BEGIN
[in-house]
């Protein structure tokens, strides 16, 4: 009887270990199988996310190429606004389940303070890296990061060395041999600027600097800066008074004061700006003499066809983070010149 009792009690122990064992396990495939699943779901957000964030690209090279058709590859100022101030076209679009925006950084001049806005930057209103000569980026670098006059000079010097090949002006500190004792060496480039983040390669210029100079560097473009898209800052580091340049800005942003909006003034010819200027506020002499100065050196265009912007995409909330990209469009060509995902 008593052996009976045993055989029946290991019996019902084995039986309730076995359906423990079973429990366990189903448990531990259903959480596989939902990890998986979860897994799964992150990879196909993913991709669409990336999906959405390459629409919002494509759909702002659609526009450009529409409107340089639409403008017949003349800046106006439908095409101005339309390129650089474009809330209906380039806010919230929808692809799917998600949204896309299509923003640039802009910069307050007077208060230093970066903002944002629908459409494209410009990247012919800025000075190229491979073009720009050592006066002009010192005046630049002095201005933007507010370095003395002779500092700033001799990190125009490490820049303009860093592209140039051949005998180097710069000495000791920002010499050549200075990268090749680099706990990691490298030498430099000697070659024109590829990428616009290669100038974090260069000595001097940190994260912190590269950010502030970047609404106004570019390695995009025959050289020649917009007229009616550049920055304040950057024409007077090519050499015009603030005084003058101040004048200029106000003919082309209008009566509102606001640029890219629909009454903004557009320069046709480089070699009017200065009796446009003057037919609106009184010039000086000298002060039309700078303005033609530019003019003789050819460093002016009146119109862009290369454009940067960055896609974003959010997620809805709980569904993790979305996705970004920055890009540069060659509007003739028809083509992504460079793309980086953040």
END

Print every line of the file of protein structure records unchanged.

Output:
[in-house]
């Protein structure tokens, strides 16, 4: 009887270990199988996310190429606004389940303070890296990061060395041999600027600097800066008074004061700006003499066809983070010149 009792009690122990064992396990495939699943779901957000964030690209090279058709590859100022101030076209679009925006950084001049806005930057209103000569980026670098006059000079010097090949002006500190004792060496480039983040390669210029100079560097473009898209800052580091340049800005942003909006003034010819200027506020002499100065050196265009912007995409909330990209469009060509995902 008593052996009976045993055989029946290991019996019902084995039986309730076995359906423990079973429990366990189903448990531990259903959480596989939902990890998986979860897994799964992150990879196909993913991709669409990336999906959405390459629409919002494509759909702002659609526009450009529409409107340089639409403008017949003349800046106006439908095409101005339309390129650089474009809330209906380039806010919230929808692809799917998600949204896309299509923003640039802009910069307050007077208060230093970066903002944002629908459409494209410009990247012919800025000075190229491979073009720009050592006066002009010192005046630049002095201005933007507010370095003395002779500092700033001799990190125009490490820049303009860093592209140039051949005998180097710069000495000791920002010499050549200075990268090749680099706990990691490298030498430099000697070659024109590829990428616009290669100038974090260069000595001097940190994260912190590269950010502030970047609404106004570019390695995009025959050289020649917009007229009616550049920055304040950057024409007077090519050499015009603030005084003058101040004048200029106000003919082309209008009566509102606001640029890219629909009454903004557009320069046709480089070699009017200065009796446009003057037919609106009184010039000086000298002060039309700078303005033609530019003019003789050819460093002016009146119109862009290369454009940067960055896609974003959010997620809805709980569904993790979305996705970004920055890009540069060659509007003739028809083509992504460079793309980086953040």